“It’s an added benefit of being here,” said Hawaii Air National Guard Master Sgt. Ryan Morita, superintendent of power support systems at the 154th Maintenance Squadron, which has 1,000 personnel assigned to it and is the largest Air National Guard wing in the nation.

“We have the geographical location—it’s expensive for us to go anywhere else,” Morita said of practicing ACE in Hawaii’s Pacific islands, the focus of Pacific Air Forces’ preparation to meet China’s pacing challenge.

“We have the benefit of having a channel or a body of water between us, and we can treat it as a hub and spoke,” he said of the string of islands, most of which have landing strips. “Having that body of water presents its challenges in itself.”

To prepare for the inter-island ACE exercise Ho’oikaika 22-1 in March, equipment was flown between three locations: two on Oahu and one on Hawaii’s big island, just like it would be for an ACE exercise in a remote American territory in the Pacific or with a partner nation.

And even though Hawaii could have all the infrastructure and equipment that the Air Force would ever need, in the exercise scenario, communications were cut, and teams were required to select the absolute minimum equipment and personnel to take to the spokes.

“It was simulated … but the equipment didn’t get to us,” Master Sgt. Brian Lampitoc, a maintenance crew chief in the Hawaii Air National Guard, said of the fast-paced, high-intensity exercise.

“It’s nonstop boots on the ground, running, just constantly,” Lampitoc said of the exercise, the third ACE exercise he has practiced in the past year. “I was amazed with combat comms and how quick they could just set up.”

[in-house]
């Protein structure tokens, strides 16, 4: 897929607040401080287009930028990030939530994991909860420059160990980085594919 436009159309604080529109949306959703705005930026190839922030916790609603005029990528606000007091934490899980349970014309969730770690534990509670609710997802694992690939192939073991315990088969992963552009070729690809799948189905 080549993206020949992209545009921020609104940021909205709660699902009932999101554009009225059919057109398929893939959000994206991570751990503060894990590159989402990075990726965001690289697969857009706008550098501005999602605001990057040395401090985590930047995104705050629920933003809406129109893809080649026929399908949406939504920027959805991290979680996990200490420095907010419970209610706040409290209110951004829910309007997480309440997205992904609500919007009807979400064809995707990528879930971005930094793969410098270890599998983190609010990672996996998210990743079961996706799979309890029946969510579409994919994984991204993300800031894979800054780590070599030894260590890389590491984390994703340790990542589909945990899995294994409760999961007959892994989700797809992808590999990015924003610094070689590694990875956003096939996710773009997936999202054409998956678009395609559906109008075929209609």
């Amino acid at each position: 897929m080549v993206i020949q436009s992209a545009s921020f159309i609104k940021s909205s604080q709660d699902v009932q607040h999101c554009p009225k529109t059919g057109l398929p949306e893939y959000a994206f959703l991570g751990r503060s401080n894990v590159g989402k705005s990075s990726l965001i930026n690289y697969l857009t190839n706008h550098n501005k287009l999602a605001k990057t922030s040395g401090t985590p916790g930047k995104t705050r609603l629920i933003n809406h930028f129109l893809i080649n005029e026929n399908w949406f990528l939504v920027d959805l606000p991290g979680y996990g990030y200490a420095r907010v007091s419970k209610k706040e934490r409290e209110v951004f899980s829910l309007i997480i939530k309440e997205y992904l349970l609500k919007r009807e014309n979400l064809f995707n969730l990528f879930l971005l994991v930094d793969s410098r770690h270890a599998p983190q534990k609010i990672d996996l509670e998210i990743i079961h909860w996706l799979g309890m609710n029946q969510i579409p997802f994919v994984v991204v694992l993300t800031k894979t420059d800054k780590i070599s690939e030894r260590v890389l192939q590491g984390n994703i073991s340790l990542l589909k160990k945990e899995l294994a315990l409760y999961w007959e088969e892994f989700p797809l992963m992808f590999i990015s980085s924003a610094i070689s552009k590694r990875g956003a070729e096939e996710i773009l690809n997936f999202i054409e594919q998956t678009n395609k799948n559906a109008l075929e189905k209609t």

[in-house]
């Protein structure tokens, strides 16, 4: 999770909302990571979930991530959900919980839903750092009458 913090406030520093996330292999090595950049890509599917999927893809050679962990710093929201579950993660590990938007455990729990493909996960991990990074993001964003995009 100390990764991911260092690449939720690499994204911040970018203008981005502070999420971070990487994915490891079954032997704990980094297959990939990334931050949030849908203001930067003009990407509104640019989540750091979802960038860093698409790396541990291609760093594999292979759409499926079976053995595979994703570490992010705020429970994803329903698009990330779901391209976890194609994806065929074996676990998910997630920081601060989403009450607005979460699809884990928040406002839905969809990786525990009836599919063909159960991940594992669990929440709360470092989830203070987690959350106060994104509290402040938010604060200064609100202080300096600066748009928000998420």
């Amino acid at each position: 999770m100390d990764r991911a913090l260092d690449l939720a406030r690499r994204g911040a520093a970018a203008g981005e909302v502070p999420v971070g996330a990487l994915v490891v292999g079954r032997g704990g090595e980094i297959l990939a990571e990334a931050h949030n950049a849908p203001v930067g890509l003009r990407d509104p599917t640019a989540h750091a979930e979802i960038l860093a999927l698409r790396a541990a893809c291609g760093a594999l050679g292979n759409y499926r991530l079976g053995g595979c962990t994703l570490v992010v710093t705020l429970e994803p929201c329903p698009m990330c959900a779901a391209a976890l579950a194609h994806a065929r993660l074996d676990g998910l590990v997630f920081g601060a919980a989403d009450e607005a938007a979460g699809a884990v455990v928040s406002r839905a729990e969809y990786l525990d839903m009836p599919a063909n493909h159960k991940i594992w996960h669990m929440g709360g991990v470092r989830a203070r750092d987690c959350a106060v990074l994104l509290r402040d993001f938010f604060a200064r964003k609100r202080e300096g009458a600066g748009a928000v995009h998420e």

The 26-year Air National Guard veteran said combat communications had set up equipment and had the base up and running within an hour at the Marine Corps landing strip known as “K-Bay” that was acting as a spoke.

Lampitoc, meanwhile, was operating with a skeleton crew when he got word from the hub that some equipment would not arrive.

“I was pretty much frustrated with that because I was like, ‘How do I get jets out of here if I don’t have equipment?’” he recalled.

The Hawaiian ACE exercise taught him to think more keenly about the bare minimum equipment he should bring.

“If a jet lands, and we don’t have the right equipment to get back on track, the assets won’t be able to get off the ground,” he said, describing a breakdown on landing that grounded a jet when he conducted a previous ACE exercise in Guam.

“It was a pretty big ask. And it was a pretty, really big task,” Morita recalled of the Ho’oikaika exercise, which also used the big island’s Hilo International Airport as an austere location.

To simulate an austere location at Hilo, security forces secured the airfield and civil engineering personnel set up a mobile kitchen, while pilots recovered aircraft themselves, exiting the cockpits and chalking their F-22s until maintainers could arrive.

Runners were even employed to fly between spoke locations when communications was down. The challenging exercise taught the integrated team of Active duty and Guard Airmen that they could still overcome challenges and execute the mission.

“We can adapt, we can overcome, [when] we have challenges and obstacles,” said Morita, who predicts that Hawaii will be used for more inter-island ACE exercises in the future. “I’m sure—we’re sure of it.”